You may have heard about Jon, Mark and Robbo’s Easy Drinking Whisky Company (JMR), you know the "small" whisky company started by brothers Jon and Mark Geary and David "Robbo" Robertson, that wants to make whisky more accessible to the masses.
Their approach to accessibility is evidenced,in part, by the names that they’ve selected for their three products: The Rich Spicy One, The Smokey Peaty One and The Smooth Sweeter One.
And If those product names are accurate descriptors for the product in the bottle, then these guys have done something so insanely simple that it might just work.
But if you are reading this in the US, you haven’t been able to buy the stuff. But you soon will.
Though they officially launched in the US in June, it’ll be this August before distribution will begin in earnest.
Let’s take a closer look at the company and the product.
FULL DISCLOSURE: I have not tried any of their products yet, though I am looking forward to it.
Their website SCREAMS irreverence. It’s not your standard scotch whisky site.
"What we’re seeking to do is exactly what Aussie winemakers have been doing for over a decade: make Scotch whisky more accessible and package it in a more contemporary way."
Sounding even better.
If you read ScotchBlog regularly (and you should), you know I’m 100% behind making whisky more accessible.
Then I hear that "the company believes leaving any age statement off JMR’s bottles further enhances accessibility."
As you probably know, the Immature Spirits Act of 1915 (Scotland), requires that scotch whisky MUST be aged at least three years. As you probably also know, in the case of a blend (including a vatted malt), only the age of the youngest whisky in the bottle may be displayed. As a result, bottlers sometimes choose not to display any age on the label – if the youngest whisky in the blend is not at least ten years old. That’s fine, it’s a common practice, among vatted/ blended whiskies.
But, to declare that you are positioning yourself for new drinkers, and then mislead those same new drinkers by leaving an age declaration off and then spinning the decision to say that it "enhances accessibility," is just not right in my book.
And then some confusion about the product itself.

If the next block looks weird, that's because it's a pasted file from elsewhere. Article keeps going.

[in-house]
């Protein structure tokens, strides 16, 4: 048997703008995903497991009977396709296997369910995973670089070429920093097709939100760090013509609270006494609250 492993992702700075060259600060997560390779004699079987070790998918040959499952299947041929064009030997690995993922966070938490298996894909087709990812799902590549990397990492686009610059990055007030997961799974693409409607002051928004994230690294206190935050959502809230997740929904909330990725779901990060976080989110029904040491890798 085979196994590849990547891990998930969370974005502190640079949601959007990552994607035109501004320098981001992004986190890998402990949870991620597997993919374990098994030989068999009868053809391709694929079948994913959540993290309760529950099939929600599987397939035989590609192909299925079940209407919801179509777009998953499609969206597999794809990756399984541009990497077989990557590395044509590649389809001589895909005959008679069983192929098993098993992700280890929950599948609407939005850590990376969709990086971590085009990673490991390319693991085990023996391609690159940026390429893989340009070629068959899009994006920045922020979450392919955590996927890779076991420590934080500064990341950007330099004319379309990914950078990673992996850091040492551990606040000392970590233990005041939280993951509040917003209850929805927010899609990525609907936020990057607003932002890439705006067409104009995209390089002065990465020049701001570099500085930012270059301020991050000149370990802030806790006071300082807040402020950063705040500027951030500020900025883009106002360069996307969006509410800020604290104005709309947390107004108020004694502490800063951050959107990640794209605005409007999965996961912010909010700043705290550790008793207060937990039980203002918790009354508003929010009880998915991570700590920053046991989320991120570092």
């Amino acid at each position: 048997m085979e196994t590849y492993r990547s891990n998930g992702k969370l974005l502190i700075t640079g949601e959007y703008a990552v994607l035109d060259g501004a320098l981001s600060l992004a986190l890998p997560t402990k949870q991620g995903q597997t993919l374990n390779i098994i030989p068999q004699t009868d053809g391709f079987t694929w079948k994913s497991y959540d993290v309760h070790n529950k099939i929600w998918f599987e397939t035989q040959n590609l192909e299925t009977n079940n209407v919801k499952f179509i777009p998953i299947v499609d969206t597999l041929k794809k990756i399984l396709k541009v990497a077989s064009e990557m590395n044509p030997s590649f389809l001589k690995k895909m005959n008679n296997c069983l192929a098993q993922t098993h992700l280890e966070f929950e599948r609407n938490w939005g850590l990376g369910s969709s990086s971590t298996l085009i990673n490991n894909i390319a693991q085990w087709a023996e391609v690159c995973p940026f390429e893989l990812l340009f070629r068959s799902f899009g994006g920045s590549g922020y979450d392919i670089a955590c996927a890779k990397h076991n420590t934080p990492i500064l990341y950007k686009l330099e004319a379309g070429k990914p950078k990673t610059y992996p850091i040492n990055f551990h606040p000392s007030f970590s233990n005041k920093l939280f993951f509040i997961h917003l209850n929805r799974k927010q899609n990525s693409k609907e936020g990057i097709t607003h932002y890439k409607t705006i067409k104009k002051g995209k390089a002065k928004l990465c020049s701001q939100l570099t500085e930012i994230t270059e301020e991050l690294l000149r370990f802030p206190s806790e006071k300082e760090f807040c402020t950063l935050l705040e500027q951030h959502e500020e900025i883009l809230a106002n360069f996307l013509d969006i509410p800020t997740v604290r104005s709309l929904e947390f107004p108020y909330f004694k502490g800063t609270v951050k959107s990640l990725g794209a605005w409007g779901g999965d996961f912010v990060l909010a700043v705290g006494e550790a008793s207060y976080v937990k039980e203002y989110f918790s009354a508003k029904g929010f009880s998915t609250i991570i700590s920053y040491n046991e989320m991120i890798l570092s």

On their web site, they don’t make it clear exactly what is in the bottle. (The best I can make out from the pictures on the web site is "Malt Scotch Whisky" on the label). Not Blended Malt Scotch Whisky, Not Vatted, Not Single, Just "Malt Scotch Whisky."
Again, for someone familiar with the oddities of scotch whisky labeling, I have less of an issue with this – but they are specifically marketing to new drinkers.
I’m guessing that the product is a vatted malt. Since they are marketing a vatted malt, we’ll classify them as bottlers, since it doesn’t appear they are actually producing any whisky. Nothing wrong with this at all, I just like it to be clear.
I’m also a little confused about the funding and distribution model for this upstart independent.
It appears that the company is backed by the Edrington group. In case you are not familiar with the company, they own Highland Park, Famous Grouse, Macallan and Cutty Sark. It’s not a secret that David "Robbo" Robertson, was formerly master distiller at the Macallan, but according to an article in today’s Sunday Herald (Scotland), apparently one of the Gearys (I’m not sure which one) continues to hold his position of Director of Planning and Research at …Edrington Group.
How many companies do you know that would allow someone to continue employment when they have publicly launched a company that competes by selling in the same space? None in my experience.
And the US importer for JMR? Remy Cointreau/Amerique. Who also happens to be the US importer for Highland Park, Famous Grouse, Macallan and Cutty Sark.
What am I getting at? I am just wondering if maybe JMR is not really a small start-up, but instead a marketing ploy by Edrington to see how the market reacts to such innovative labeling and marketing tactics.
I could be wrong, but until JMR is clear about all of this, it is my nature to be a little incredulous. It is equally possible that these guys are just well connected and have called in a few markers. But that’s hard for me to believe based on what I’ve read.
The product is very likely, very good, given the pedigrees of the involved parties, and since I admittedly haven’t tasted it, I’m not equipped nor am I attempting to judge the product.
I am questioning the creation of confusion in the marketplace. It is NOT what the whisky industry needs right now.
I am all for attracting new drinkers, but attracting new drinkers through innovative tactics also needs to include helping new drinkers understand the what whisky is, what it is not, and opening their eyes to the spectrum of available whisky – not to sell a few bottles short term.